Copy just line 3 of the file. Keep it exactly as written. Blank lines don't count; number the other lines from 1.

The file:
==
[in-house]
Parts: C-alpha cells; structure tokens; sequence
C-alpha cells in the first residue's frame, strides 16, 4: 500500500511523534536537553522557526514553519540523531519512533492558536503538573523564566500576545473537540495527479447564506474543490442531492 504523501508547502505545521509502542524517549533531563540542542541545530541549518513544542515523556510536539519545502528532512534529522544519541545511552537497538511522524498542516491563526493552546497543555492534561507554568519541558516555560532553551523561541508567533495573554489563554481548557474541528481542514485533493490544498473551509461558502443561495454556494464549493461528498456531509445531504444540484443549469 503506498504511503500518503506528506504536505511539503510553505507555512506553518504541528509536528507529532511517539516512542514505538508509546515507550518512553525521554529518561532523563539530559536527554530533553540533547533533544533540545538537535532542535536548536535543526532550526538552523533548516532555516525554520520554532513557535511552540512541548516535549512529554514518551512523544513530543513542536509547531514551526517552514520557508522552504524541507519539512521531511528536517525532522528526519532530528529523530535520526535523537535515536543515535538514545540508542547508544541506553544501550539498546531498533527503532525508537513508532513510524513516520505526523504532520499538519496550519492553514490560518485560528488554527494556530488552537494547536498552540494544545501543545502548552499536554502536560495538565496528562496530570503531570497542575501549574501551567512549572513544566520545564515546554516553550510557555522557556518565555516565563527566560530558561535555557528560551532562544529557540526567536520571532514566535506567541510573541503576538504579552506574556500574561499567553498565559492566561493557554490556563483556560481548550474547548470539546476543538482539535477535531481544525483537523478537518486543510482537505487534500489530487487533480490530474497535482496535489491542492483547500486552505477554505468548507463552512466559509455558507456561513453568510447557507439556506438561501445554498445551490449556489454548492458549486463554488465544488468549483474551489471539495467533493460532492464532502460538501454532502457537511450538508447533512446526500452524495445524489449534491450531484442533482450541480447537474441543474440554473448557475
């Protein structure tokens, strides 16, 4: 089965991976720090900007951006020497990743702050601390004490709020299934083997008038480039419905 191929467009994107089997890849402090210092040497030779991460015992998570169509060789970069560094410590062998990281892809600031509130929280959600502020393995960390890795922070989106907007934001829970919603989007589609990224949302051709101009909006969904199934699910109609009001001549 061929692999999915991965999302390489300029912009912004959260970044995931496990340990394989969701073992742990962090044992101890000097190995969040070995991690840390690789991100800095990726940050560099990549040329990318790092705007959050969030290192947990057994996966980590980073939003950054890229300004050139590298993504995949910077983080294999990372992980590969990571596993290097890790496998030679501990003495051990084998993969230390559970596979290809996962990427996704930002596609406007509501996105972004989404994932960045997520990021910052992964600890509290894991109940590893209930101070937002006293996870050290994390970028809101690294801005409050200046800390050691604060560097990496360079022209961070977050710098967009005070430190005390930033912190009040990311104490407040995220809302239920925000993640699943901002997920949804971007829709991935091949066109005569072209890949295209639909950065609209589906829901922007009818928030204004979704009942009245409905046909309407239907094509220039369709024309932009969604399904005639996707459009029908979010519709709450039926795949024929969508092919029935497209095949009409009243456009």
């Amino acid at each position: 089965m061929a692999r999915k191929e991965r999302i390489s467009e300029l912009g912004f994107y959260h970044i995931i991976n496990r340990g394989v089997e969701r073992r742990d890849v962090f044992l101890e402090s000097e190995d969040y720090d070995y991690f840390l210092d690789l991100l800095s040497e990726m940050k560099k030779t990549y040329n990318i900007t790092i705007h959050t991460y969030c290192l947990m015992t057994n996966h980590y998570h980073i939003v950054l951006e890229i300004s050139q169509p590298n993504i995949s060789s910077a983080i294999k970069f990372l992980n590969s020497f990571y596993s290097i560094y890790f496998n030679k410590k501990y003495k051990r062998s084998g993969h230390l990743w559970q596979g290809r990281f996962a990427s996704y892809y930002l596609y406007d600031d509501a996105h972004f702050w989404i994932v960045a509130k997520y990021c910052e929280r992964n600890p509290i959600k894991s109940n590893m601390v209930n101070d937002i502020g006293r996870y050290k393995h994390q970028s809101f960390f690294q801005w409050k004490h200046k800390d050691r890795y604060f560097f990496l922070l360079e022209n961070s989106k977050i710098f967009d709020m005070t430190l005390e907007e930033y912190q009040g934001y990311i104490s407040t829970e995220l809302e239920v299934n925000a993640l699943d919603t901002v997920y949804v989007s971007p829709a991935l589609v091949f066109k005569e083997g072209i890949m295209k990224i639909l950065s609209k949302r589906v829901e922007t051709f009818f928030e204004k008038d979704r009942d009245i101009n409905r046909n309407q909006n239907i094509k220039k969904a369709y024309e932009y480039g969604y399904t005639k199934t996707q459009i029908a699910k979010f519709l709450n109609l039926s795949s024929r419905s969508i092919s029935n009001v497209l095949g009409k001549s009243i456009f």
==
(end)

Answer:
C-alpha cells in the first residue's frame, strides 16, 4: 500500500511523534536537553522557526514553519540523531519512533492558536503538573523564566500576545473537540495527479447564506474543490442531492 504523501508547502505545521509502542524517549533531563540542542541545530541549518513544542515523556510536539519545502528532512534529522544519541545511552537497538511522524498542516491563526493552546497543555492534561507554568519541558516555560532553551523561541508567533495573554489563554481548557474541528481542514485533493490544498473551509461558502443561495454556494464549493461528498456531509445531504444540484443549469 503506498504511503500518503506528506504536505511539503510553505507555512506553518504541528509536528507529532511517539516512542514505538508509546515507550518512553525521554529518561532523563539530559536527554530533553540533547533533544533540545538537535532542535536548536535543526532550526538552523533548516532555516525554520520554532513557535511552540512541548516535549512529554514518551512523544513530543513542536509547531514551526517552514520557508522552504524541507519539512521531511528536517525532522528526519532530528529523530535520526535523537535515536543515535538514545540508542547508544541506553544501550539498546531498533527503532525508537513508532513510524513516520505526523504532520499538519496550519492553514490560518485560528488554527494556530488552537494547536498552540494544545501543545502548552499536554502536560495538565496528562496530570503531570497542575501549574501551567512549572513544566520545564515546554516553550510557555522557556518565555516565563527566560530558561535555557528560551532562544529557540526567536520571532514566535506567541510573541503576538504579552506574556500574561499567553498565559492566561493557554490556563483556560481548550474547548470539546476543538482539535477535531481544525483537523478537518486543510482537505487534500489530487487533480490530474497535482496535489491542492483547500486552505477554505468548507463552512466559509455558507456561513453568510447557507439556506438561501445554498445551490449556489454548492458549486463554488465544488468549483474551489471539495467533493460532492464532502460538501454532502457537511450538508447533512446526500452524495445524489449534491450531484442533482450541480447537474441543474440554473448557475